1:12 p.m. ET. George Washington University law professor Jonathan Turley said he doesn’t agree with all of Gorsuch’s views, but he believes he is an excellent choice for the Supreme Court.
The issue shouldn’t be replacing a conservative with a conservative. It should be replacing an intellectual with an intellectual, Turley said. Gorsuch has those abilities, and he might even eclipse his predecessor, Turley said.
There has been a preference for nominees with little record, Turley said. Gorsuch has a full portfolio of work, on the other hand.
Gorsuch has a good record of writings “so this is not a blind date,” Turley said. “To put it simply, Neil Gorsuch is as good as it gets, and he should not be penalized for engaging in” debates on current issues, he said.
12:35 p.m. ET. The Senate Judiciary Committee breaks until 1:10 p.m. ET.
12:33 p.m. ET. Fatima Goss Graves of the National Women’s Law Center said Gorsuch’s approach to judging has “time and again” disadvantaged women.
She cited one case in which a woman was subjected to sexual harassment. If she complained too early, she had no claim. But if she waited too long, under Gorsuch’s approach, she also had no claim, Graves said.
Graves also referred to the Hobby Lobby case in which Gorsuch joined a decision finding that an employer’s religious beliefs can override its requirement to supply birth control under the Affordable Care Act.
Gorsuch’s record also shows hostility to the Constitution’s protection of personal and intimate decisions, she said.
A review of Gorsuch’s record, with the backdrop of President Trump promising to appoint a judge who would overrule Roe v. Wade, leads to the conclusion that Gorsuch should not be confirmed, she said.
12:27 p.m. ET. Georgetown University law professor Lawrence Solum said there are many myths about originalism. It does not ask what Madison would do. Rather, words of the Constitution can be adapted to new circumstances using originalist interpretation, he said, and that has been established at the confirmation hearings.
Originalism is in the mainstream of American jurisprudence, he said. For the most part, the Supreme Court has been an originalist court.
Originalism should be endorsed by both Democrats and Republicans, Solum said. “I am convinced that giving power to judges to override the Constitution, to impose their own vision of constitutional law, is dangerous,” he said.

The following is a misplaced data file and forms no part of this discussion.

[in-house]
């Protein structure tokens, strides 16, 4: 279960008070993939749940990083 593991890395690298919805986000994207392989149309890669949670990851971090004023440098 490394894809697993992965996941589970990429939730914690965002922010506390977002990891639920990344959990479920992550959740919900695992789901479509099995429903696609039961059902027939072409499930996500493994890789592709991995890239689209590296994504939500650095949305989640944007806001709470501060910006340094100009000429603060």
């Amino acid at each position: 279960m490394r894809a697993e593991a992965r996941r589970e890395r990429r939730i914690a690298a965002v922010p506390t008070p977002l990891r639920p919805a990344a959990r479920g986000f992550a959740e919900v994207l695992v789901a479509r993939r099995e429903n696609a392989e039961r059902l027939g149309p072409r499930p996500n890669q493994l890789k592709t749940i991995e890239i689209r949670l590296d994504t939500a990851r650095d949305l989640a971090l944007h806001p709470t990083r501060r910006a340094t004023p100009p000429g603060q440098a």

12:22 p.m. ET. Heather McGhee, president of Demos, said the way campaigns are funded allows economic might to be translated into political power. And the Supreme Court’s decisions have brought us to this place, she said.
Our government represents a plutocracy more than a representative democracy, McGhee said. Less than 1 percent of the population provides a majority of the funds for elections, resulting in the skewing of public policy toward the wealthy, she said.
Demos released a report last week on extra money flowing into politics because of Supreme Court decisions striking down campaign finance law. The report said the decisions are responsible for almost half of the big money spent. Many of those Supreme Court decision have been decided 5-4.
With a Supreme Court responsive to facts rather than ideology, we could end the Super PACS, she said.
McGhee said Gorsuch would take the Supreme Court further down the path created by the Roberts court. In one case he heard, he gave a harsh standard of review to a challenge to campaign funding limits, she said.
12:16 p.m. ET. MoloLamken partner Jeff Lamken, a Democrat, said he has known Gorsuch as a colleague and friend for 20 years. Lamken has designated Gorsuch to raise his children if anything were to happen to him and his wife.
Lamken said Gorsuch is kind and compassionate, with a generous spirit. His kindness and humility is expressed through the value he puts on listening, Lamken said.
Lamken said he doesn’t know how Gorsuch would rule on specific matters, and he doesn’t think Gorsuch knows either. He struggles with hard cases, listening to litigants and his colleagues. He will decide the cases based on the force of the better argument, Lamken said.
12:09 p.m. ET. Sen. Richard Blumenthal, D-Conn., responds to Gorsuch’s former law clerk, Leah Bressack, who made an unsolicited comment supporting him.
Blumenthal said he is concerned about Gorsuch’s restrictive interpretation of laws that are designed to protect workers.